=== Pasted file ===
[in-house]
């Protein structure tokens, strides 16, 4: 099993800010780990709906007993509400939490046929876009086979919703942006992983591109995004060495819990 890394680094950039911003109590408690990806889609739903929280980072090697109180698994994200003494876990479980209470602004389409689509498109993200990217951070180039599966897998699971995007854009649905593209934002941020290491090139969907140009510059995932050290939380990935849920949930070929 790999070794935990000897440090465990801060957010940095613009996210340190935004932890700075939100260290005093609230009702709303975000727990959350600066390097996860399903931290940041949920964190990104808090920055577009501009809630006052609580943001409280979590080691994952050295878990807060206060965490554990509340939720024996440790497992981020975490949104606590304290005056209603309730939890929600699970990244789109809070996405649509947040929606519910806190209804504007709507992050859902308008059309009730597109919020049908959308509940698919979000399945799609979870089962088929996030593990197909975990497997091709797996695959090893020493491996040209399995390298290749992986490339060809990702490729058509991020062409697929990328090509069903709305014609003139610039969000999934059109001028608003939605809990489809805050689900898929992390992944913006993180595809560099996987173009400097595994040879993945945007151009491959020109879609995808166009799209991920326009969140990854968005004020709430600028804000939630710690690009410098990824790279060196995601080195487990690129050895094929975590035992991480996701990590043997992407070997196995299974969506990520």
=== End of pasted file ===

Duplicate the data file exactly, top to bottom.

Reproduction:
[in-house]
């Protein structure tokens, strides 16, 4: 099993800010780990709906007993509400939490046929876009086979919703942006992983591109995004060495819990 890394680094950039911003109590408690990806889609739903929280980072090697109180698994994200003494876990479980209470602004389409689509498109993200990217951070180039599966897998699971995007854009649905593209934002941020290491090139969907140009510059995932050290939380990935849920949930070929 790999070794935990000897440090465990801060957010940095613009996210340190935004932890700075939100260290005093609230009702709303975000727990959350600066390097996860399903931290940041949920964190990104808090920055577009501009809630006052609580943001409280979590080691994952050295878990807060206060965490554990509340939720024996440790497992981020975490949104606590304290005056209603309730939890929600699970990244789109809070996405649509947040929606519910806190209804504007709507992050859902308008059309009730597109919020049908959308509940698919979000399945799609979870089962088929996030593990197909975990497997091709797996695959090893020493491996040209399995390298290749992986490339060809990702490729058509991020062409697929990328090509069903709305014609003139610039969000999934059109001028608003939605809990489809805050689900898929992390992944913006993180595809560099996987173009400097595994040879993945945007151009491959020109879609995808166009799209991920326009969140990854968005004020709430600028804000939630710690690009410098990824790279060196995601080195487990690129050895094929975590035992991480996701990590043997992407070997196995299974969506990520």